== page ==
- International economics is not always regarded as exciting or adventurous
- But the U.S. shutdown has injected tension into Washington D.C. as leaders meet
- Richard Quest says he does not believe there will be a default but could be problems anyway
- But the potential for a U.S. default will, at least, make the parties more interesting, he says
Never let it be said that the world of international economics isn't exciting or adventurous. Ok, I exaggerate, because not even the most imaginative mind could construe the annual meetings of the International Monetary Fund and World Bank to be a nail-biting barn burner.
But this year events in Washington may have us on the edge of our seats more than usual. And it's all because the IMF and World Bank's biggest shareholder, the U.S., is playing with fiscal fire and engaging in budgetary ructions, the sort of which wouldn't embarrass a tinpot dictatorship country. In doing so the U.S. is driving everyone into despair and concern.
The partial slowdown of the U.S. Federal Government means we will all be in the U.S. capital as spectators to the dangerous game of chicken being played between House Republicans and the White House.
And even if the budget debacle isn't of direct concern, the looming debt ceiling deadline most definitely is a crisis. Raising the debt ceiling has already been described as "mission critical" by the IMF's managing director Christine Lagarde. She ain't wrong.
So two very serious U.S. domestic fights will be taking place under our noses and the delegates to the IMF and World Bank will be powerless to do anything about them except warn and worry. The U.S. still remains the world's largest economy and, frankly, is more of an economic engine for the rest of us than anyone else.
The reason for concern is because in the past few months the world's economic problems have turned serious -- again. Having emerged from the financial crises, battered and bruised there was a sort of progress on the horizon: The U.S. is growing despite the sequester, Europe is growing after six quarters of negative growth, China may be heading for a softish landing. And then things turned nasty, as they have a wont to do.
The prospect of tapering of bond buying by the Fed suddenly caused investors to withdraw money from emerging markets like India, Indonesia, Thailand and more. Their currencies were attacked, their stock markets wobbled. India in particular saw a 20% drop in the rupee. It has only managed to stabilize things with a surprise rise in interest rates (an act which could itself endanger India's fragile growth numbersl).
Then the Fed decided not to taper for now because the U.S. is still too weak and economists became angry with the Fed for leading them astray. It sort of left the central bank's communication strategy in tatters. You can't let everyone expect you are going to do something and then not do it -- there are consequences.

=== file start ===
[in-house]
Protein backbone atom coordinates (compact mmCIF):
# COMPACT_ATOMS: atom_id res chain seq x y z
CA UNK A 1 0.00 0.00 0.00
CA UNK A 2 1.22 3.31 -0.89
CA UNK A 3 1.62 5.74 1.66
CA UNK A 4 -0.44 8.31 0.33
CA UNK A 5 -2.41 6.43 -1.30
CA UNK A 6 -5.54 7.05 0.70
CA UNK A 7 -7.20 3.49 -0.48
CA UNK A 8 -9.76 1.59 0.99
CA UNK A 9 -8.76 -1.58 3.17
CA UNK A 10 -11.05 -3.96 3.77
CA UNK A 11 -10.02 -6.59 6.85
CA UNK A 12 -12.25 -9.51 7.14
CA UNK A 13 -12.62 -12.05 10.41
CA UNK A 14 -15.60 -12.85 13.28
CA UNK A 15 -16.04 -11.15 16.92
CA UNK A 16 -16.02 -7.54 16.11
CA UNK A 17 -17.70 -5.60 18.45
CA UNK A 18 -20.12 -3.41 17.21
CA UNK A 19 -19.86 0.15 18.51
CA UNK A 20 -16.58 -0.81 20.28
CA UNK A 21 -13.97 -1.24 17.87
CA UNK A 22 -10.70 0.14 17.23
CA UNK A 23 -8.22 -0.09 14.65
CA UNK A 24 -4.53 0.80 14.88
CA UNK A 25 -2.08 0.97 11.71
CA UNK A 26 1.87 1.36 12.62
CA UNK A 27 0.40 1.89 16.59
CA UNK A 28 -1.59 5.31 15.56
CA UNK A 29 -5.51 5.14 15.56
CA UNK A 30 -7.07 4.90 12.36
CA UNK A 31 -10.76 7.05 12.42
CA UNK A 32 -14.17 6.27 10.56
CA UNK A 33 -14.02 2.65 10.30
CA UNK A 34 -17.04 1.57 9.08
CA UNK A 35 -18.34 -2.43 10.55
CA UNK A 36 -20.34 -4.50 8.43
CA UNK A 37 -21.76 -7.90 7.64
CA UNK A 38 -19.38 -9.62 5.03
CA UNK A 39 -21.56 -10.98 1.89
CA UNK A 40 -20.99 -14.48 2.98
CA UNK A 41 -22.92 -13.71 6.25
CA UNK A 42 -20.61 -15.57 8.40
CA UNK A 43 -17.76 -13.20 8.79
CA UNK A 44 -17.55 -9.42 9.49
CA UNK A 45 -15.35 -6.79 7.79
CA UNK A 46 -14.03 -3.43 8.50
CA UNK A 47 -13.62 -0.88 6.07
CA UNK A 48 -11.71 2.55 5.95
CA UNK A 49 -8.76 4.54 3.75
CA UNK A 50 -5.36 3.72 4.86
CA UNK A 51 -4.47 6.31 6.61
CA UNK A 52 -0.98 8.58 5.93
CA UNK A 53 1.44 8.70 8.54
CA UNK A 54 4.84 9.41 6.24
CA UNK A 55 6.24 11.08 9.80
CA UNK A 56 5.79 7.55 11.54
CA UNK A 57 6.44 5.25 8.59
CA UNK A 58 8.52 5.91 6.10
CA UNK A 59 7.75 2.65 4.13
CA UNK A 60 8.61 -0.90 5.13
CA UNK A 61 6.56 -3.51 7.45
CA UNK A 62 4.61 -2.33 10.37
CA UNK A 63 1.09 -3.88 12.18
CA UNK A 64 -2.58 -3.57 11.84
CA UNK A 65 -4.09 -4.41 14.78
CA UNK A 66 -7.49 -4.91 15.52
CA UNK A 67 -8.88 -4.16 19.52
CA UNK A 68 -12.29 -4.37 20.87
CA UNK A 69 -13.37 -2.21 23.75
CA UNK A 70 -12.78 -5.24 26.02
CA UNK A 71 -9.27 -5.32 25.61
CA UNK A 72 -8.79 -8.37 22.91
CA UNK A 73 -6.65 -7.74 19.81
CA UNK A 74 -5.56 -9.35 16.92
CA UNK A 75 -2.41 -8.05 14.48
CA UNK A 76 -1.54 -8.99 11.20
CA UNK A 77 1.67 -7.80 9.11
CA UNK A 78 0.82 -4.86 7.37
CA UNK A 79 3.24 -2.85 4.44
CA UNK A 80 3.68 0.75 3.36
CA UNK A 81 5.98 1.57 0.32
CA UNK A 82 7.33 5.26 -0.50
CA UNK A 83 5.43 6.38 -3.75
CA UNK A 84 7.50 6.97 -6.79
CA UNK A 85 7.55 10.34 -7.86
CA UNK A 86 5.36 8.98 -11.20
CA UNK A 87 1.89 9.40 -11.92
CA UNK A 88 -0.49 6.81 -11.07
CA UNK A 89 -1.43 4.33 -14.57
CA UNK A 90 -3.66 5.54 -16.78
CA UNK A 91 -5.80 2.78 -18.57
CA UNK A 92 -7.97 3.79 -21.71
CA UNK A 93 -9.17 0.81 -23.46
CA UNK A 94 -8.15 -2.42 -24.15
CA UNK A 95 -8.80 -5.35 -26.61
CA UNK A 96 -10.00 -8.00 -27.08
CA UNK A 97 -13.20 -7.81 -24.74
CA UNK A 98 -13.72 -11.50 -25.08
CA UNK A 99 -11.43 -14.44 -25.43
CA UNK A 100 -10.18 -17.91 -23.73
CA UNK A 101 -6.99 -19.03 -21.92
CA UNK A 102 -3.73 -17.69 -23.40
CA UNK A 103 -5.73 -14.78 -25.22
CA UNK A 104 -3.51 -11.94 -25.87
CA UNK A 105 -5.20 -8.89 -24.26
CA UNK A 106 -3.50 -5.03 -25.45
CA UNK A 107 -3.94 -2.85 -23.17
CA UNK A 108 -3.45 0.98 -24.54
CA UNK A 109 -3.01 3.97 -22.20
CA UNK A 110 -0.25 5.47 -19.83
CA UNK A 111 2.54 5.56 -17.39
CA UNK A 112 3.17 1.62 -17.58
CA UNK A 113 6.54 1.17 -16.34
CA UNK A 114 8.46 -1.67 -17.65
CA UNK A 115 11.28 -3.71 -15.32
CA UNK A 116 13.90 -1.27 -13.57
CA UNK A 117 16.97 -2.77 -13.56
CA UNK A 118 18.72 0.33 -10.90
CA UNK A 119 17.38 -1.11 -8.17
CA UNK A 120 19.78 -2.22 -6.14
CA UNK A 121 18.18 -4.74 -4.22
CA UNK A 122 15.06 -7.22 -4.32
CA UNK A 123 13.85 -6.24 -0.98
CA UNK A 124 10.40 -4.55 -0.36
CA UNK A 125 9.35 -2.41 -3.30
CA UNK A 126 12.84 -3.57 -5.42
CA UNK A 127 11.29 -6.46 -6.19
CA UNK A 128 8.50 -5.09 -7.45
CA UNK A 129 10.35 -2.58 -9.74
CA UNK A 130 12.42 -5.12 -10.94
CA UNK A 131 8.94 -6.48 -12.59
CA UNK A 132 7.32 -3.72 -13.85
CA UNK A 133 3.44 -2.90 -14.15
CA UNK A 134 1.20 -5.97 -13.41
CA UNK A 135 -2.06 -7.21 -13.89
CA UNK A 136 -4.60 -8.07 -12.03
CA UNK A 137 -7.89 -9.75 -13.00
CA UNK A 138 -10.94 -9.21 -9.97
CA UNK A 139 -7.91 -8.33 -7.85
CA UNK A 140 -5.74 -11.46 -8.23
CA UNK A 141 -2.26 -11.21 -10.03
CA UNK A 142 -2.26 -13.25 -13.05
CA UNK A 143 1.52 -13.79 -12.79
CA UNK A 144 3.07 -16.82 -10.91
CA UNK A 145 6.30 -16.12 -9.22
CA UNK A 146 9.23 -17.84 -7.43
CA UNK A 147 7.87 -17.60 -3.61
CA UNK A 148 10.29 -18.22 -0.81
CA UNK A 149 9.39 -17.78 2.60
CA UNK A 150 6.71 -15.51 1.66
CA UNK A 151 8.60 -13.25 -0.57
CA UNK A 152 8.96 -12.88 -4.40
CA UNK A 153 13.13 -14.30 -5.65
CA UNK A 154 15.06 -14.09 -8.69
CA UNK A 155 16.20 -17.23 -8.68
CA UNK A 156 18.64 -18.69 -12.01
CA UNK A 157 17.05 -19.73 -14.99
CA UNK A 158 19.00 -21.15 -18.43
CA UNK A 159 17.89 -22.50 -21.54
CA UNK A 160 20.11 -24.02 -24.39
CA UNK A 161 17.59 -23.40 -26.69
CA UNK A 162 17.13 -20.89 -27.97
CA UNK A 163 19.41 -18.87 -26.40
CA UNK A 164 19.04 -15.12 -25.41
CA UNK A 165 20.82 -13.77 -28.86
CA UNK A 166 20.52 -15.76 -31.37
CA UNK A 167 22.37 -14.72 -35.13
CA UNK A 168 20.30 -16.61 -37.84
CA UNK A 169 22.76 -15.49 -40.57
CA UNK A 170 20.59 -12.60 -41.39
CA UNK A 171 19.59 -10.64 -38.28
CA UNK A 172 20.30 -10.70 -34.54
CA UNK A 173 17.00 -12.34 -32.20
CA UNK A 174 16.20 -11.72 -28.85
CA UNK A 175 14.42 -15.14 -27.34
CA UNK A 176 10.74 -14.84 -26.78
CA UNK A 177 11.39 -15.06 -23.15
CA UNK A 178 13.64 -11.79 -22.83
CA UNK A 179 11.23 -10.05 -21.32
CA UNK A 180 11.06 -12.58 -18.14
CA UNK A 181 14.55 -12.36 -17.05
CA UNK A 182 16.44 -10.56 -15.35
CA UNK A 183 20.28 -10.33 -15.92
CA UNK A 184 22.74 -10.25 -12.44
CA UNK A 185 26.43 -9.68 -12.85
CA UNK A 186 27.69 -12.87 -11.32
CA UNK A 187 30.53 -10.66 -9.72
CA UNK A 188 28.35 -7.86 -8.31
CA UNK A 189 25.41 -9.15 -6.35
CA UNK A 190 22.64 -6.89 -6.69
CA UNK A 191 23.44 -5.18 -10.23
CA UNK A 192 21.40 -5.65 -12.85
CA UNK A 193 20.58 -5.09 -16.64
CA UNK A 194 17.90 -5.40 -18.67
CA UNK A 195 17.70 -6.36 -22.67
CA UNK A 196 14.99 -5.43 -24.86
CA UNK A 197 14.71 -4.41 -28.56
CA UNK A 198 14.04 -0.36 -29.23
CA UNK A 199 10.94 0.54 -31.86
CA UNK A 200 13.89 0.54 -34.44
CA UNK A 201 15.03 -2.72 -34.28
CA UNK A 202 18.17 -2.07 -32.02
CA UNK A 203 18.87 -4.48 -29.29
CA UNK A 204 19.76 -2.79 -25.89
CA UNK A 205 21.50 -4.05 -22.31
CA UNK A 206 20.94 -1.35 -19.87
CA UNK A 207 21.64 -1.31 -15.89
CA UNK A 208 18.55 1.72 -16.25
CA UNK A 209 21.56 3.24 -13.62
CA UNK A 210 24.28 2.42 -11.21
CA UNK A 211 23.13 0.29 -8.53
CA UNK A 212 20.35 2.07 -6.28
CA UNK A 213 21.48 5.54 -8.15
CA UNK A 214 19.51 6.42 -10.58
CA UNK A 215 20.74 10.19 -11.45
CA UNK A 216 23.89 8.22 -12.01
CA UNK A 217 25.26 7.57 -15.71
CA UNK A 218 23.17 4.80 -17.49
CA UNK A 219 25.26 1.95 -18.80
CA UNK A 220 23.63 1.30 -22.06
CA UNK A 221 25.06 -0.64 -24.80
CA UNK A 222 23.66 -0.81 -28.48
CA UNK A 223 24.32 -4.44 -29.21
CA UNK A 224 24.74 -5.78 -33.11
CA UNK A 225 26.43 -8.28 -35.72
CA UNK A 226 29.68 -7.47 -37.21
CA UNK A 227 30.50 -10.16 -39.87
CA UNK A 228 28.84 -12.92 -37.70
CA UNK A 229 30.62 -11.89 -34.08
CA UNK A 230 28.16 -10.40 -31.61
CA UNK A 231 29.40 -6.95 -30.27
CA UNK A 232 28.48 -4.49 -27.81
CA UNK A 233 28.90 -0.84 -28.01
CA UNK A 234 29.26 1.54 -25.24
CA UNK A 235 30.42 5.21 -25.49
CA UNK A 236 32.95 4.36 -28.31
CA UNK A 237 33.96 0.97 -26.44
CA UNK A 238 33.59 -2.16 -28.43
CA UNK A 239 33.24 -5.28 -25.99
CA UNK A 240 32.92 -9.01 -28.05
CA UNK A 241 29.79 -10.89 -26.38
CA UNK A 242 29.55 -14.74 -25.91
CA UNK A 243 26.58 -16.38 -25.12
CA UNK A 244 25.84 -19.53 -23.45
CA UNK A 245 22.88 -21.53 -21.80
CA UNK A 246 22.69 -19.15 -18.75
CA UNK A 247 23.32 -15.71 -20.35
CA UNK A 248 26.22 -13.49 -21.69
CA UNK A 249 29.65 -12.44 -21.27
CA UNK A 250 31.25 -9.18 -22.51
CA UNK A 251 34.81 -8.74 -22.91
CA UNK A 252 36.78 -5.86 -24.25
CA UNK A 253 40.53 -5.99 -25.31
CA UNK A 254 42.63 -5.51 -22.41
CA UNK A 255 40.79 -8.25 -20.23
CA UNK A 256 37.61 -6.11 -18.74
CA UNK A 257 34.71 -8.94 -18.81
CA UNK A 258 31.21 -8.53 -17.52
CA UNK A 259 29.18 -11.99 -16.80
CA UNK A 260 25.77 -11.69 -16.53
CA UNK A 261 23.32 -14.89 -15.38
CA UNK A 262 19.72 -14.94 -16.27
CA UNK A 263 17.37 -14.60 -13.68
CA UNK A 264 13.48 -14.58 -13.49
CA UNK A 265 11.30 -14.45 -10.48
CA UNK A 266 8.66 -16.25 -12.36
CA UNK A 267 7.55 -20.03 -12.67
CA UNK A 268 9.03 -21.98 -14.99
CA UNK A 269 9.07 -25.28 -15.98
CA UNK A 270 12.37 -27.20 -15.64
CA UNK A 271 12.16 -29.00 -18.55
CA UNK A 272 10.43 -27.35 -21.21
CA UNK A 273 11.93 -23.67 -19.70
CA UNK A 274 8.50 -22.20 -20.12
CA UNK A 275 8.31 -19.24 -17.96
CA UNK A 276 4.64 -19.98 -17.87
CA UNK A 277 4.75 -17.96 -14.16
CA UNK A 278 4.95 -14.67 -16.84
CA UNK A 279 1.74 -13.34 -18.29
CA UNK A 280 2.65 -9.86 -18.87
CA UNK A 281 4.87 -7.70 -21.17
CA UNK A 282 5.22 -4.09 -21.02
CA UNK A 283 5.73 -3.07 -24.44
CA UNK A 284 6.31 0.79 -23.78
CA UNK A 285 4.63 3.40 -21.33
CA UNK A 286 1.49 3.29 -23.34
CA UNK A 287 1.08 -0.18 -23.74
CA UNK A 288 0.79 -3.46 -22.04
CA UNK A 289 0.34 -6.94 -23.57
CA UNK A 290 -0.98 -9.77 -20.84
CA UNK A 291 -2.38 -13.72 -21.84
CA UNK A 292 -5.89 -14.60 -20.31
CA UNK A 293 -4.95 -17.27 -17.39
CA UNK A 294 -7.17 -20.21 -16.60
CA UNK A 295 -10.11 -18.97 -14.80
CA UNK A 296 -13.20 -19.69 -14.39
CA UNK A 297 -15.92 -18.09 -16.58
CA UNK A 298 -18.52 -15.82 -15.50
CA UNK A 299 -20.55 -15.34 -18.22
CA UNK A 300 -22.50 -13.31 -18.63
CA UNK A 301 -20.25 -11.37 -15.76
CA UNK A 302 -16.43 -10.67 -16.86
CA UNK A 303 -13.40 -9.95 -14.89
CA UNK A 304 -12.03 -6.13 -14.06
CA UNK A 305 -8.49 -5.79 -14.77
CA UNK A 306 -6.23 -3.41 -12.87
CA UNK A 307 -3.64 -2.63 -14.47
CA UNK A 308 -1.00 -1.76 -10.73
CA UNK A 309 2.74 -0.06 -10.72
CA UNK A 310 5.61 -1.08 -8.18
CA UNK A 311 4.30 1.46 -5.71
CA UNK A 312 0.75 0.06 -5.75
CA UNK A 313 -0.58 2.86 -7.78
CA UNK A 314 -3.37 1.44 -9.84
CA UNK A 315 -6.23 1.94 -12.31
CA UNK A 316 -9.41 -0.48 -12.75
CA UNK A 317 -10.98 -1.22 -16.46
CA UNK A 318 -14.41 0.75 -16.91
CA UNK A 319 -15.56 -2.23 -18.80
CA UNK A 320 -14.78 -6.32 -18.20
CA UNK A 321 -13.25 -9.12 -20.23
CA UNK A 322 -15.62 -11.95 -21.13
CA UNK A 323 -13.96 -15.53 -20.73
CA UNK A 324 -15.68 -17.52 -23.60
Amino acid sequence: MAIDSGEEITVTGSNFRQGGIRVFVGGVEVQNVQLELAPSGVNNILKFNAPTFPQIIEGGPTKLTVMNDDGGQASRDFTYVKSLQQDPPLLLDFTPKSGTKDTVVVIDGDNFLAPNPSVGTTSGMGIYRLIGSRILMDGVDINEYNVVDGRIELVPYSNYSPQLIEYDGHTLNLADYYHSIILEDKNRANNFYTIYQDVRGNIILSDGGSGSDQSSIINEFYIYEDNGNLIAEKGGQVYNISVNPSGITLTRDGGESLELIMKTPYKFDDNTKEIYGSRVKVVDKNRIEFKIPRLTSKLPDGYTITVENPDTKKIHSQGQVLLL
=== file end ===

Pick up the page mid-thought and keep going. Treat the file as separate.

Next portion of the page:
Now, in Europe, we get signs that Mario Draghi is thinking of letting European banks fill up by borrowing as much as they want for a prolonged period of time. Another Long term Refinancing Operation, LTRO, to give it the proper name, seems likely before too long.
This is a clear indication that the continent's banks may be facing another liquidity crisis. Even though the German elections are over, the European banking union is well and truly mired in the deep mess of politics.
So there is a big, nasty gray economic cloud hanging over so many regions that there will be plenty to talk about in D.C.
I have no doubt we will hear lots and lots of calls that we must not succumb to complacency. We heard them after the G8. We heard them after the G20 (what a waste of time that was) and we will hear them from anyone who will listen in Washington.
But all these other issues, including the very serious questions of poverty, debt relief, new strategies at the World Bank, will be pretty irrelevant so long as the U.S. government remains partially shut and there is the real risk of mega turmoil over the U.S. defaulting on its debt.
For the record, I don't believe that there will be any such default. I worry about a "technical default" or "fiscal accident" because something, somewhere in the system doesn't happen when it's meant to. After all, if you choose to start placing time bombs anywhere and everywhere, eventually one goes off by accident.
In the parties and receptions of the IMF this week, bankers, economists, journalists and politicians will mix and mingle. They will ho-ho about how the U.S. can't get its act together in a coherent way.
They will talk in supercilious terms about how this is no way to run a railroad. And then, in a quiet moment, they will show real concern that every bit of economic growth which has been painstakingly put together over the past three years is once again in jeopardy.
I don't promise you a rip-roaring good time in Washington. And maybe I am overselling the idea of an adventurous set of meetings. But I do promise you that if you look carefully, there will be worry and concern.